Rhonda Stockert countered Saavedra's claim, stating, "I do want to promise you, I have not been sent anywhere to learn how to speak here today---this is coming from my heart." Growing up in Las Vegas, she said, "Unions will shut you down in a heartbeat...hotels lose a lot of income when they are shut down."

Helen Shay yielded her time---showing a video featuring Robert Reich, Secretary of Labor under Bill Clinton, opposing the Ordinance. States with 'Right to Work' laws make 12.2 % less in wages and they're less likely to have health insurance, higher poverty, infant mortality, less investment in education and higher workplace fatalities, he asserted. He said their purpose was to destroy unions and that their corporate sponsors don't want higher wages.

Linda Corwin of Bloomfield, who worked non-union and encountered stagnating wages, no health or retirement benfits then went to new unionized employment, said, "My wages went up consistently, got good health benefits and good retirement, so unions are important to speak for the little person; otherwise, the corporations just divide and conquer." Les Hill, Business Agent for Laborers Local 16, said, "The members and I are here to oppose the 'Right to Work'---I'm asking the Commissioners---please do not approve this Ordinance." Chad Yokoyama, representing Smart Union for sheetmetal workers, who also represent Red Apple Transit in Farmington, said, "The only reason my dad was able to get the fair pay he deserved was because of the union." He suggested everyone watch the movie, 'Norma Rae', to find out what it was really like before unions. "People have died for what we have...to pass something like this would be like spitting in my dad's face", he said. Leo Sullivan said, "First, on the matter of the law, the Attorney General says you don't have the authority to do this, the state does, not the commission." Aztec Mayor, Victor Snover, said, "Just doing some very basic research, the top ten states in wages, pensions are all union; the bottom ten states---anyone want to say it with me---right to work." These laws "Force people to take lower wages", he said, because they slowly bust the unions.

Drew Degner, local business owner, said, "Vote yes for this in order to gain more opportunity, more businesses in San Juan County---to help grow and be business-friendly." He said the surrounding states have adopted this law and "Are prospering". Clayton Benally said, "I experienced better pay and benefits working under a union contract." He questioned the County looking at this issue when it's been addressed at the State level and he asked those opposed to stand. Robert Sandoval said, "Up until about six years old I didn't know a word of English...went to Fort Lewis College, the service, served my union and have been there as a millwright journeyman...and have been able to travel throughout the United States with my union."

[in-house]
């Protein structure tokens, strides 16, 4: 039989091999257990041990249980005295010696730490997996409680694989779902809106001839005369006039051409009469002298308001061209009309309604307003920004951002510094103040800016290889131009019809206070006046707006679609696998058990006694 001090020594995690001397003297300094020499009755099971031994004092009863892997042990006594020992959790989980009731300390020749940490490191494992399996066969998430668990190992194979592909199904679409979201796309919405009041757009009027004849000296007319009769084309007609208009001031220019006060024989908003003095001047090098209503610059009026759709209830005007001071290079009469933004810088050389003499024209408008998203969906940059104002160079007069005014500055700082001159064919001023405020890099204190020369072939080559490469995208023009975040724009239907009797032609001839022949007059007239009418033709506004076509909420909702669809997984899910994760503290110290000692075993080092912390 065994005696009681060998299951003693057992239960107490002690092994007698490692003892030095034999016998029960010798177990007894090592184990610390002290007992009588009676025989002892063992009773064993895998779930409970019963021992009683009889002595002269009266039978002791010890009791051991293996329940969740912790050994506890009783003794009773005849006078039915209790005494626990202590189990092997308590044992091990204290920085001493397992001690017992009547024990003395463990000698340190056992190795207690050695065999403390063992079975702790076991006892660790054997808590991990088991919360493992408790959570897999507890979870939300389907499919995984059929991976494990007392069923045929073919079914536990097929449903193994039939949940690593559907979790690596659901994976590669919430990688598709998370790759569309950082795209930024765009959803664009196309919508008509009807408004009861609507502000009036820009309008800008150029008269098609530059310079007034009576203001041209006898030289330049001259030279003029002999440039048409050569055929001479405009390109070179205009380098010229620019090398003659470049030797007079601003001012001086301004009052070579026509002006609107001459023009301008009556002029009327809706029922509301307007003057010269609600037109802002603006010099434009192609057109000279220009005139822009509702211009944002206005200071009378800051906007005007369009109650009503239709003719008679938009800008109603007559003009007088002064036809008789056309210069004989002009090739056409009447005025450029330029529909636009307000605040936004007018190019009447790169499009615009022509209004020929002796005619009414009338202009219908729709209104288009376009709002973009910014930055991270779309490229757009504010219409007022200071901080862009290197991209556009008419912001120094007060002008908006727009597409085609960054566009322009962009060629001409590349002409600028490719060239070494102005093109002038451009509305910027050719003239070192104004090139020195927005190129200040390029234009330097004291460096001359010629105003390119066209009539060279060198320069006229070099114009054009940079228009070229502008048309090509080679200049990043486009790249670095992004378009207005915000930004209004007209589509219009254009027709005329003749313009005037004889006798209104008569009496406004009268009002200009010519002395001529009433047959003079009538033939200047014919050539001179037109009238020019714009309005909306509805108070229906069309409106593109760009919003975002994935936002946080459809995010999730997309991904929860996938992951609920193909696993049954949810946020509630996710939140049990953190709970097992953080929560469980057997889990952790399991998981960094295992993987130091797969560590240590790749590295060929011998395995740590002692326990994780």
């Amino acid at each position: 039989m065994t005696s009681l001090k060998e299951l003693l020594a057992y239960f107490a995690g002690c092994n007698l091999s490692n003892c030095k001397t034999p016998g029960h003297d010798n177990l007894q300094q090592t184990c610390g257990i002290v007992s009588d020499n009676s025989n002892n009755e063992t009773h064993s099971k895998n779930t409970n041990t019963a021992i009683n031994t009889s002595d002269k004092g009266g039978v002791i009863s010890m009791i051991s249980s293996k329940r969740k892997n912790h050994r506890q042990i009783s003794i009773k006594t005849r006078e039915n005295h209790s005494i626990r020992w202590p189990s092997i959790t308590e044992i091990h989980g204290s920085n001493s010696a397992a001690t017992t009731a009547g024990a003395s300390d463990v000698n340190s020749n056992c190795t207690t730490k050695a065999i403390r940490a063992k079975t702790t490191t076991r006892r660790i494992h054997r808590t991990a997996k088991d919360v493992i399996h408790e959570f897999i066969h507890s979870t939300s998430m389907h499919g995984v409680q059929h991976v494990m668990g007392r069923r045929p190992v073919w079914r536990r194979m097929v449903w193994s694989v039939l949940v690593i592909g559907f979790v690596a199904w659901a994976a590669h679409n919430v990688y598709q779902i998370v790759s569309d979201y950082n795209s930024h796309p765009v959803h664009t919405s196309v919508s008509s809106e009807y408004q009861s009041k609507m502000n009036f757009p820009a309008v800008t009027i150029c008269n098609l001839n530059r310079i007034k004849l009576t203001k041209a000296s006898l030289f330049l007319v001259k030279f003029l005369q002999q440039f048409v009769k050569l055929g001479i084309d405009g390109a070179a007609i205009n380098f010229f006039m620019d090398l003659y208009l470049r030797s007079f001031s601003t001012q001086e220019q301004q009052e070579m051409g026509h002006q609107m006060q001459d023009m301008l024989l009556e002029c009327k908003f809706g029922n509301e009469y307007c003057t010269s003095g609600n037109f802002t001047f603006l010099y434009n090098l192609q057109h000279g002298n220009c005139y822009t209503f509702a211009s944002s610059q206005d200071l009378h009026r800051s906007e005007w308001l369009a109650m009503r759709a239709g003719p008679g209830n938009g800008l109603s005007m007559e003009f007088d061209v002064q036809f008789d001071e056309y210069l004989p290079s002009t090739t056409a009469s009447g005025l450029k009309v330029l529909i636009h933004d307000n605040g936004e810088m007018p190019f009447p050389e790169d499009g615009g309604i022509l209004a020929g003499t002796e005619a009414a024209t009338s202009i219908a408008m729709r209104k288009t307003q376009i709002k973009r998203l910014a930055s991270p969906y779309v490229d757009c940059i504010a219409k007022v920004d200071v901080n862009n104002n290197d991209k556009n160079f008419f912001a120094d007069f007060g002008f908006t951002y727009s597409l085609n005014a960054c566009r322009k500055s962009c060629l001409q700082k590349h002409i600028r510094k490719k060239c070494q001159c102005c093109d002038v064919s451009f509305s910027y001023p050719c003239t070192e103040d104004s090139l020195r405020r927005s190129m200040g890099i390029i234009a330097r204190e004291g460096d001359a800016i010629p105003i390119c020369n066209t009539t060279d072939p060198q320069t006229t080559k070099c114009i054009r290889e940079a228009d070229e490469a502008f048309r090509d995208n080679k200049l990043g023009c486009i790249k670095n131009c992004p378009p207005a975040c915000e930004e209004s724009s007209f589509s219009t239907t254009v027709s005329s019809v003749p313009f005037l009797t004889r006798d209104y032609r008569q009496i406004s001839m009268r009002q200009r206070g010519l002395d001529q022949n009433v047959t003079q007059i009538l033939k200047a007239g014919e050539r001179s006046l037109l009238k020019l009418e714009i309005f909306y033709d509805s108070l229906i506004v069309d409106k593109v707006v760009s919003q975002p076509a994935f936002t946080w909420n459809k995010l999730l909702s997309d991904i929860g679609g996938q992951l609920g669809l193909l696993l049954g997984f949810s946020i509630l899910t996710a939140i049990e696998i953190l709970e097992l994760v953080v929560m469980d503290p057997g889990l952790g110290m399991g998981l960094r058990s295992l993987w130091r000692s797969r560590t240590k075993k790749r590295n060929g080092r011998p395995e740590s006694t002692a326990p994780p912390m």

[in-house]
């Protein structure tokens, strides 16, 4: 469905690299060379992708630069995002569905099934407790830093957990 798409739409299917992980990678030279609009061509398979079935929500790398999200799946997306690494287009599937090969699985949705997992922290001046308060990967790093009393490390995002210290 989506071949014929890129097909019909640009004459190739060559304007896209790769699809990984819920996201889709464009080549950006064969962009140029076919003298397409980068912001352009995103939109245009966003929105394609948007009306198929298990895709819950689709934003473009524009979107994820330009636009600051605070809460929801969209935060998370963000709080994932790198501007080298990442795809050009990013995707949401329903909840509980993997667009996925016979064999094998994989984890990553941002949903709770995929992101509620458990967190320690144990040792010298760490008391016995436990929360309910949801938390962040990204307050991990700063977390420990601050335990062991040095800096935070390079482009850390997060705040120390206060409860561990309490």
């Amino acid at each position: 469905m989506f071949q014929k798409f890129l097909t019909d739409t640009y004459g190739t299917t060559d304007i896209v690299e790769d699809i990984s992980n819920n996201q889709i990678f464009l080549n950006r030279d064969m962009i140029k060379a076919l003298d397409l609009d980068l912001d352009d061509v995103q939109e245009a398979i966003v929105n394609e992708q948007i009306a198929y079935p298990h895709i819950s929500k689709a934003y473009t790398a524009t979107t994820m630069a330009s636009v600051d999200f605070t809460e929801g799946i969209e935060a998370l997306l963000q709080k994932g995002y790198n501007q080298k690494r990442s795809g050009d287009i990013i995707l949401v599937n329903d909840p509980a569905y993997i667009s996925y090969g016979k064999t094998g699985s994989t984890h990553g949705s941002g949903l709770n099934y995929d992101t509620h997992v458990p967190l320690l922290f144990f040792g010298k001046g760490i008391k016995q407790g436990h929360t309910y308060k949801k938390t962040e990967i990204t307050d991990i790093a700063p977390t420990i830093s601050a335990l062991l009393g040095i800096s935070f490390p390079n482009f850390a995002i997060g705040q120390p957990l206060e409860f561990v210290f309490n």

Regina Scheffing of Farmington said, "I can assure you I have not been paid, but I did get a free T-shirt...this is personal, as young worker I had to be a member of a union." She didn't understand it then and didn't like the Teamsters taking money out of her husband's paycheck; she said, "When he was laid off we still had dues to pay...I think this is mostly about freedom, freedom of choice."

Dr. Joe Shirley Jr., former Navajo Nation President said, "I want to speak up for my union brothers and sisters today, many of whom are Navajo, working for the mines, the building trades...union to me simply means the workforce sticking up for themselves, for a safe work environment, better wages, better benefits, training and certainly respect." "Often times workers are afraid to speak up at the workplace, although they may be abused or mistreated...unions give them the voice to speak out."

Laura Marshall said, "I'm here as a mother and a small business owner to speak against this measure...if it had not been for our labor union...we would have had to work three nights a week." She argued that unions mean people have more money, thus, they can better support small business. Teacher, retired postal worker and local Democratic Party leader for Indivisible San Juan, Steve Clarke said, "I saw first-hand what a union can do for you...we were often targeted by a heavy-handed management system at the post office to go faster, faster, faster and to give up your half-hour unpaid lunch and two ten-minute breaks...because the main cost is labor." Workers faced threat of being fired when they complained or were injured. It was unions that fought for the 40-hour work week, the eight-hour workday, saftey and not having children working in the mines and not having people mangled by machinery, he asserted.

Teacher Gayle Davis, who chose not to be in the union, said, "I'm very, very grateful that my choice was respected." Robert Davis, who worked as a union member for 13 years and non-union for 27 years, said, "I've seen both sides...but today I'm here to support jobs for San Juan County."